for Saaid Shire
The poem can start with him walking backwards into a room.
He takes off his jacket and sits down for the rest of his life;
that's how we bring Dad back.... more »
Conversations About Home (At The Deportation Centre)
Well, I think home spat me out, the blackouts and curfews like tongue against loose tooth. God, do you know how difficult it is, to talk about the day your own city dragged you by the hair, past the old prison, past the school gates, past the burning torsos erected on poles like flags? When I meet others like me I recognise the longing, the missing, the memory of ash on their faces. No one le... more »
Her Blue Body Full of Light
Can you believe I have cancer? Yosra asks,
a mug of tea between her hands,
almost laughing, hair cut close to her scalp.
I imagine the cancer auditioning... more »
no one leaves home unless
home is the mouth of a shark
you only run for the border
when you see the whole city running as well... more »
Midnight in the Foreign Food Aisle
Dear Uncle, is everything you love foreign
or are you foreign to everything you love?
We're all animals and the body wants what it wants,
I know. The blonde said Come in, take off... more »
Nail Technician as Palm Reader
The nail technician pushes my cuticles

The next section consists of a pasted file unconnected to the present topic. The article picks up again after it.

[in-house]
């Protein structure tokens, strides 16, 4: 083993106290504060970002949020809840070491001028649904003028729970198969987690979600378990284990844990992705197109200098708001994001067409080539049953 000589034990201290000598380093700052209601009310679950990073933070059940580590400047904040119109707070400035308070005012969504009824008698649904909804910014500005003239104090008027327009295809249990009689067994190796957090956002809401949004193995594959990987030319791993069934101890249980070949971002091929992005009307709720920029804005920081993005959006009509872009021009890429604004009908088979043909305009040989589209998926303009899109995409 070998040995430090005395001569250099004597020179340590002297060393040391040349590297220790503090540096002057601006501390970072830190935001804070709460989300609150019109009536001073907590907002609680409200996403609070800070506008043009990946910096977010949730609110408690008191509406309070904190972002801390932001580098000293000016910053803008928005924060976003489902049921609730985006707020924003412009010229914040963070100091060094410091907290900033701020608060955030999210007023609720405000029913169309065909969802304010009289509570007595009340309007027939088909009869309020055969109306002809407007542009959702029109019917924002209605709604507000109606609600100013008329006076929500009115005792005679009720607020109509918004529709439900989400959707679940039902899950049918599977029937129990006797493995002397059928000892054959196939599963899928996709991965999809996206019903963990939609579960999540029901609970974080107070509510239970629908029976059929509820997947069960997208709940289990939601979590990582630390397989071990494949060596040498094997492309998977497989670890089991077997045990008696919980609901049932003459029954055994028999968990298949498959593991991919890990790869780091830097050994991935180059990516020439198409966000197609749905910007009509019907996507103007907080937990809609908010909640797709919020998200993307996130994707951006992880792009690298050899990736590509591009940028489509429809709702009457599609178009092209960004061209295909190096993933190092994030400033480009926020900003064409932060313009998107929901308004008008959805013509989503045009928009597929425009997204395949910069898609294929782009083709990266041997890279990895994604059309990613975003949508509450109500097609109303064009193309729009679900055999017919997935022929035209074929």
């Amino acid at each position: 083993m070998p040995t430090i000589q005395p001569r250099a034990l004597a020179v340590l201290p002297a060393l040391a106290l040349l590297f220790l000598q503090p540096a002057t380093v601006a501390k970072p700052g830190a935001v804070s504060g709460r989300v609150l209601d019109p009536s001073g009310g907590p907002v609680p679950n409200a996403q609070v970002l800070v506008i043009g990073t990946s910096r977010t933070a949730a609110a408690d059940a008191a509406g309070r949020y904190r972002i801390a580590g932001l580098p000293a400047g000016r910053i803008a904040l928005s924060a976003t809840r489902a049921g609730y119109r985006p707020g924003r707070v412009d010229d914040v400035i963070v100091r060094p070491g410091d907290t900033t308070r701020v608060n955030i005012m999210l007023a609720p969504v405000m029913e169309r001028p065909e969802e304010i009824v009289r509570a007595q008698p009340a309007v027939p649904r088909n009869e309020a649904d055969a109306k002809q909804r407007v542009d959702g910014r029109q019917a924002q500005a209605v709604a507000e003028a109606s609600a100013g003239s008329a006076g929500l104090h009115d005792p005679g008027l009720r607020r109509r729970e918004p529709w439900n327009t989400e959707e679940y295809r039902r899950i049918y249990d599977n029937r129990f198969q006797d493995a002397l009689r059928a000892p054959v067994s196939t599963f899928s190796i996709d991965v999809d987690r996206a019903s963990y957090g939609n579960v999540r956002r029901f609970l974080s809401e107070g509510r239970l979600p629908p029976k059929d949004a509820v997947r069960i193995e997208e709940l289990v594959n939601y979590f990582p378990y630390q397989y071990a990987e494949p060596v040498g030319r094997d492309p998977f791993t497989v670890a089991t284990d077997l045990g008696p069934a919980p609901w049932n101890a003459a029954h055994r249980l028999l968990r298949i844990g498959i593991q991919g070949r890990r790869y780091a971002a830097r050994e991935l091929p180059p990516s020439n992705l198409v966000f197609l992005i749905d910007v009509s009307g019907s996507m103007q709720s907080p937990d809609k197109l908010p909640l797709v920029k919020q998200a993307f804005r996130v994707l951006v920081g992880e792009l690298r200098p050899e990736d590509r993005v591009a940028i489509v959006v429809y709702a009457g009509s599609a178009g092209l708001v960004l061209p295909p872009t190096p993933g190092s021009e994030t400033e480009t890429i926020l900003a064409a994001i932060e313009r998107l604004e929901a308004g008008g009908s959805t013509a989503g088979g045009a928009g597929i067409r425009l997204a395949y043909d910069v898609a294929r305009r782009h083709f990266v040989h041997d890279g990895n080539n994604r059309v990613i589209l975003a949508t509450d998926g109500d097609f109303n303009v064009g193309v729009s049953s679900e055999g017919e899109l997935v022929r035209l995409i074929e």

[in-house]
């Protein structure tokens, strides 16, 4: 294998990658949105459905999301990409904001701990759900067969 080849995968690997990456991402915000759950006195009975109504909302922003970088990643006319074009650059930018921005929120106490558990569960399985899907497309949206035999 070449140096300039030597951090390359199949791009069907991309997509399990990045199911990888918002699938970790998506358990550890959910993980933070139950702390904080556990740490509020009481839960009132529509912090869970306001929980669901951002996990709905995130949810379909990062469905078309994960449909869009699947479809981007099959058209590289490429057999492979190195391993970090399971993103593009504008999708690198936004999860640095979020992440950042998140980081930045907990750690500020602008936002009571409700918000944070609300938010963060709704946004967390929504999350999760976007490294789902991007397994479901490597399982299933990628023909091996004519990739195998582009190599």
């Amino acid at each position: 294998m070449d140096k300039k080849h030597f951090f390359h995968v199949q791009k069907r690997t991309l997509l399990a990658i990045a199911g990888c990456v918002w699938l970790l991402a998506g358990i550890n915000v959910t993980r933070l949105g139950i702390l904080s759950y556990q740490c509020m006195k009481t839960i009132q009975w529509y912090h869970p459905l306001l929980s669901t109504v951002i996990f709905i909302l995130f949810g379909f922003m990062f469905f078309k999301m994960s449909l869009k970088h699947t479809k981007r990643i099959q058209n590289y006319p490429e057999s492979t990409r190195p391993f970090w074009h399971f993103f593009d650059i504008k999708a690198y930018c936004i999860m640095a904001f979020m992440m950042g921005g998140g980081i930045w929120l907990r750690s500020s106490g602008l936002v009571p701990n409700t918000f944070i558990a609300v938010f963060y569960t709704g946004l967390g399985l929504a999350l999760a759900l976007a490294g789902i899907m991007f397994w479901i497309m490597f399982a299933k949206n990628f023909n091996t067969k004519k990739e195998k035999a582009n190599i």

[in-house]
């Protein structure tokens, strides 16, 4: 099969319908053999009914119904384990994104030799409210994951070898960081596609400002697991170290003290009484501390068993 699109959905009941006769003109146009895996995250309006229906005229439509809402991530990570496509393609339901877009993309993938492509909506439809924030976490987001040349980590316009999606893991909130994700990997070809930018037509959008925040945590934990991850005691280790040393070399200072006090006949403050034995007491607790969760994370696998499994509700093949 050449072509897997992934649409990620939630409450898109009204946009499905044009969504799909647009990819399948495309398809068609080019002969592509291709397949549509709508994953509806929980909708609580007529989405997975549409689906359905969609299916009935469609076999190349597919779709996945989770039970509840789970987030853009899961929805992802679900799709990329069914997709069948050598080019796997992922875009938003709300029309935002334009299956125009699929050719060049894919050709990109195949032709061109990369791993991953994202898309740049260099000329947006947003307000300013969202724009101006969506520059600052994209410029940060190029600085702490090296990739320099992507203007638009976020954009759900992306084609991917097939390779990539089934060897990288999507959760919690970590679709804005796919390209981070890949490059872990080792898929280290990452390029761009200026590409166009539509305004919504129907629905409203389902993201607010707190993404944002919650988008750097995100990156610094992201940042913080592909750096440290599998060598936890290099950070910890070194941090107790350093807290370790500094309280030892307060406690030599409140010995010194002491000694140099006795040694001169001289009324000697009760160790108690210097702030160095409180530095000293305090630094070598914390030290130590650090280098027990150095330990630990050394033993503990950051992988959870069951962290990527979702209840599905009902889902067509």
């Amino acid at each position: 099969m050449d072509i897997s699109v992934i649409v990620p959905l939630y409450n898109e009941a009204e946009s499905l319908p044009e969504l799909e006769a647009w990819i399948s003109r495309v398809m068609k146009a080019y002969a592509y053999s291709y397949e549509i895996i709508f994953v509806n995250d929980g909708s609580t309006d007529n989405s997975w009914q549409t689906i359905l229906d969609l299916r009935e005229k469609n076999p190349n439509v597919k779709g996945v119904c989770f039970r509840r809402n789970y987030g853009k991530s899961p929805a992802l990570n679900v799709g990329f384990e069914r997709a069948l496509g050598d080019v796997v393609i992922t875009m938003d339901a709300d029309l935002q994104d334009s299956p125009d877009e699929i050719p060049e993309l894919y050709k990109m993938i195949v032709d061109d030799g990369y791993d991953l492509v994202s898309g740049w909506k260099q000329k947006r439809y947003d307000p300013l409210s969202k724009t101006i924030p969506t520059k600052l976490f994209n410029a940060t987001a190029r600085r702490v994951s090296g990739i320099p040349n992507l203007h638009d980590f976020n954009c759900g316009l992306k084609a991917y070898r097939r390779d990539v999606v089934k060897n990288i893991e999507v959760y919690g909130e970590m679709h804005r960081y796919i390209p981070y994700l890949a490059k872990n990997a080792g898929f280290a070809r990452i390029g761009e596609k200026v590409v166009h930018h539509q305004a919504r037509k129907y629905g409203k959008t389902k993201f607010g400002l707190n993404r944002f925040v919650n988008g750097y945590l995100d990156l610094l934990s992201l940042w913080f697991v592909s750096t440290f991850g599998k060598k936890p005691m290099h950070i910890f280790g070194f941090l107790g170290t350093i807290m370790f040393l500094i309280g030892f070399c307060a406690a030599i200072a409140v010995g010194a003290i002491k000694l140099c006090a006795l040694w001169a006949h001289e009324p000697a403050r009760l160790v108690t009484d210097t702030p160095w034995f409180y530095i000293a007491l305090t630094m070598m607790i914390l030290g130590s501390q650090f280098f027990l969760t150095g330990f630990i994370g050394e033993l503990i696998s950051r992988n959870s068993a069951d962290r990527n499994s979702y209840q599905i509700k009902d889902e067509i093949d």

back, turns my hand over,
stretches the skin on my palm
and says I see your daughters... more »
Our Blue Bodies
I have dreamt of you suspended
in amniotic fluid, your hair fanned
out and alive, long again, before the cancer.
Undying, our movements synchronised,... more »
I think I brought the war with me
on my skin, a shroud
circling my skull, matter under my nails.
It sits at my feet while I watch TV.... more »
Mother says there are locked rooms inside all women; kitchen of lust,
bedroom of grief, bathroom of apathy.
Sometimes the men - they come with keys,... more »
The Ugly Daughter
Knows loss intimately,
carries whole cities in her belly.
As a child, relatives wouldn't hold her.... more »
Your daughter is ugly.
She knows loss intimately,
carries whole cities in her belly.... more »
What We Have
Our men do not belong to us. Even my own father, left one afternoon, is not mine. My brother is in prison, is not mine. My uncles, they go back home and they are shot in the head, are not mine. My cousins, stabbed in the street for being too—or not—enough, are not mine.... more »